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Norwegian-American Scientific Traverse of East Antarctica



Antarctica’s role in the climate system is propagated largely through changes in its ice cover. The scale of this connection ranges from seasonal variations in sea-ice extent and sub-ice shelf melting that affect planetary albedo dynamics, atmospheric and oceanic circulation, and ocean productivity, to decadal and long-term changes in ice sheet volume that affect global sea levels. While Antarctica’s important role in the dynamic linkages of the earth system is now recognized, many of the details remain poorly understood.

Ice sheets and sea level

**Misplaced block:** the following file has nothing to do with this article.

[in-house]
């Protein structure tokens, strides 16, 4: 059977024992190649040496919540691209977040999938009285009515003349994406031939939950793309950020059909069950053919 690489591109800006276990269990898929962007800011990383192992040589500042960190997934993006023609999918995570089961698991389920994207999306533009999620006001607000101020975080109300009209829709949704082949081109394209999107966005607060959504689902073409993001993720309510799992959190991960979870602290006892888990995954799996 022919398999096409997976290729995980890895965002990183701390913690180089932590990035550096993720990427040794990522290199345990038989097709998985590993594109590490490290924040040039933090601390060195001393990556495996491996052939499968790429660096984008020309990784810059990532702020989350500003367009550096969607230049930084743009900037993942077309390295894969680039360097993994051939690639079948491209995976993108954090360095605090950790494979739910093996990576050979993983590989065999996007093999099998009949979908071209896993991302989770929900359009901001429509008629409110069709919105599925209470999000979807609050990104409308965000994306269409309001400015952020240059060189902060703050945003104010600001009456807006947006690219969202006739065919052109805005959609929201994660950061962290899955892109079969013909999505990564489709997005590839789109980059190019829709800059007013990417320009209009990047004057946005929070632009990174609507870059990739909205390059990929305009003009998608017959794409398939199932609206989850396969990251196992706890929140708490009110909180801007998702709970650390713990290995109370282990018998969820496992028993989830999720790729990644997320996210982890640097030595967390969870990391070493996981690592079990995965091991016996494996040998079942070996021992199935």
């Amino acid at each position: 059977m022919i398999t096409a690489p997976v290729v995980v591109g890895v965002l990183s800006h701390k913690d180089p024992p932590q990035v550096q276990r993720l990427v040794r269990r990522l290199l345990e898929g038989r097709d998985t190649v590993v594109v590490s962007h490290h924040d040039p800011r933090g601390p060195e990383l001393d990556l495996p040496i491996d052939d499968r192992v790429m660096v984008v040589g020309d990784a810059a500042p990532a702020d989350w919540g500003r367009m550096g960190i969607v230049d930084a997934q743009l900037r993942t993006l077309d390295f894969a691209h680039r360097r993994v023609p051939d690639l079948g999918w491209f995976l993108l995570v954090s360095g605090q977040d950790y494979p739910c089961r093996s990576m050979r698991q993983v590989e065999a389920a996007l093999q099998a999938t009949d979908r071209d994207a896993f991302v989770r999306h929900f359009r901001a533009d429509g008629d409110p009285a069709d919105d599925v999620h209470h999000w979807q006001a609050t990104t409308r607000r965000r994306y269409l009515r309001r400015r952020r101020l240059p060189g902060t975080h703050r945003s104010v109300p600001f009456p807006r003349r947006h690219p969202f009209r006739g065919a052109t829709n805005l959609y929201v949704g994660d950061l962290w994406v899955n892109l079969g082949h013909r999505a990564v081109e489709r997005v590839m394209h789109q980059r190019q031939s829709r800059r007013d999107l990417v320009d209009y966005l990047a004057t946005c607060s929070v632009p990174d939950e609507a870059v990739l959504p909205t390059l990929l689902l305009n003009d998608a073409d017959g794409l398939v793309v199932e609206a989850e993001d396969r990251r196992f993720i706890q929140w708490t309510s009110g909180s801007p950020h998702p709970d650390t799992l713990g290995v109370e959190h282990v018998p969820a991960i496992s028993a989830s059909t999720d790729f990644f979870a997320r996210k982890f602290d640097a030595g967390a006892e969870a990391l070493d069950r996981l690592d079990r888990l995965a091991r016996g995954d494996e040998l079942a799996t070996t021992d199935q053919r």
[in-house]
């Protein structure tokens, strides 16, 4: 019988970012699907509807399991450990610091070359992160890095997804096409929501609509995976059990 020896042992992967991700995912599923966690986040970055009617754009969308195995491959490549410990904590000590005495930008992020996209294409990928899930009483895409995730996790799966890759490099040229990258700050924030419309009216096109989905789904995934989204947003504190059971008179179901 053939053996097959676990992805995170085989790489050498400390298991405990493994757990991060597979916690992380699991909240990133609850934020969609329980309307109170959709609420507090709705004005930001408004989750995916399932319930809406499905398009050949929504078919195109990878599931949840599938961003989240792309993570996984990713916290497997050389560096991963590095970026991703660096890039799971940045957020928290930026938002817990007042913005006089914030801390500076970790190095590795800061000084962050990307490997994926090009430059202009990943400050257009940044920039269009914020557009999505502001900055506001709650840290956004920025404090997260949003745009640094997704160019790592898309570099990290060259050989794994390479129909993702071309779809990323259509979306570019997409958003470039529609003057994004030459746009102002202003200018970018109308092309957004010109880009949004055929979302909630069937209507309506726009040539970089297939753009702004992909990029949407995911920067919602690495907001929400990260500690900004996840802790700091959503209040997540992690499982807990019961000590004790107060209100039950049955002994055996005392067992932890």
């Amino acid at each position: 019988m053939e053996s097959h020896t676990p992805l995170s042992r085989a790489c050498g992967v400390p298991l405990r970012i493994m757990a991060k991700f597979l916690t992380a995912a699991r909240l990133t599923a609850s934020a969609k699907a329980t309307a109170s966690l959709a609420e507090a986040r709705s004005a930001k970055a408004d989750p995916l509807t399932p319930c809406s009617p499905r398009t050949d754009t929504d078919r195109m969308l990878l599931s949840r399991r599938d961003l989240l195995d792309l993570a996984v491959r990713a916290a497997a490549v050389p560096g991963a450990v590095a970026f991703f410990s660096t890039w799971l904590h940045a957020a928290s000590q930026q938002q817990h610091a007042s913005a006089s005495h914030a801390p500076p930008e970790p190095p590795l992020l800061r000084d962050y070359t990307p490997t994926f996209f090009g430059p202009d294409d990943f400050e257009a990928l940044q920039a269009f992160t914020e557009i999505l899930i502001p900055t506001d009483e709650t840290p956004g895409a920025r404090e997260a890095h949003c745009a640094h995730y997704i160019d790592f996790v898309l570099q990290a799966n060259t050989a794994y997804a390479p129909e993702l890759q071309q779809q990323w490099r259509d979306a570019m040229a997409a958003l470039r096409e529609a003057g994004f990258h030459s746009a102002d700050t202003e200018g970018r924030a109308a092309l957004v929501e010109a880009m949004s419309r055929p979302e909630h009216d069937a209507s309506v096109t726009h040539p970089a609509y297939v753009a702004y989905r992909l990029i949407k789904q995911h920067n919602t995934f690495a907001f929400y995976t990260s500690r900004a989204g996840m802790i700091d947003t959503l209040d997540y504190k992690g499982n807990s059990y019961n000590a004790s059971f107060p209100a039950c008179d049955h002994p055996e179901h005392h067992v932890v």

Global sea level is modulated by ice sheet mass balance through two competing processes: the addition of mass through the long-term storage of precipitation falling as snow, and the removal of mass through the slower release of water back into the ocean by ice flow which results in melting and iceberg calving along the edges of the ice sheet.  Climate variability has an effect on both processes. The longer-term effect relates to ice flow. A much shorter-term fluctuation in ice sheet mass (and volume) occurs when there is a change in accumulation rate. This short-term response is relevant to investigations of present-day sea level rise, as discussed by the 2007 IPCC report.  In other words, the Antarctic ice sheet might be undergoing a long-term decrease in volume as the ice flow adjusts to climate change at the end of the last ice age, superimposed on a short-term increase in volume due to recent changes in accumulation rate. The net effect of these two responses is incompletely known, and improving our understanding is a key objective of this project.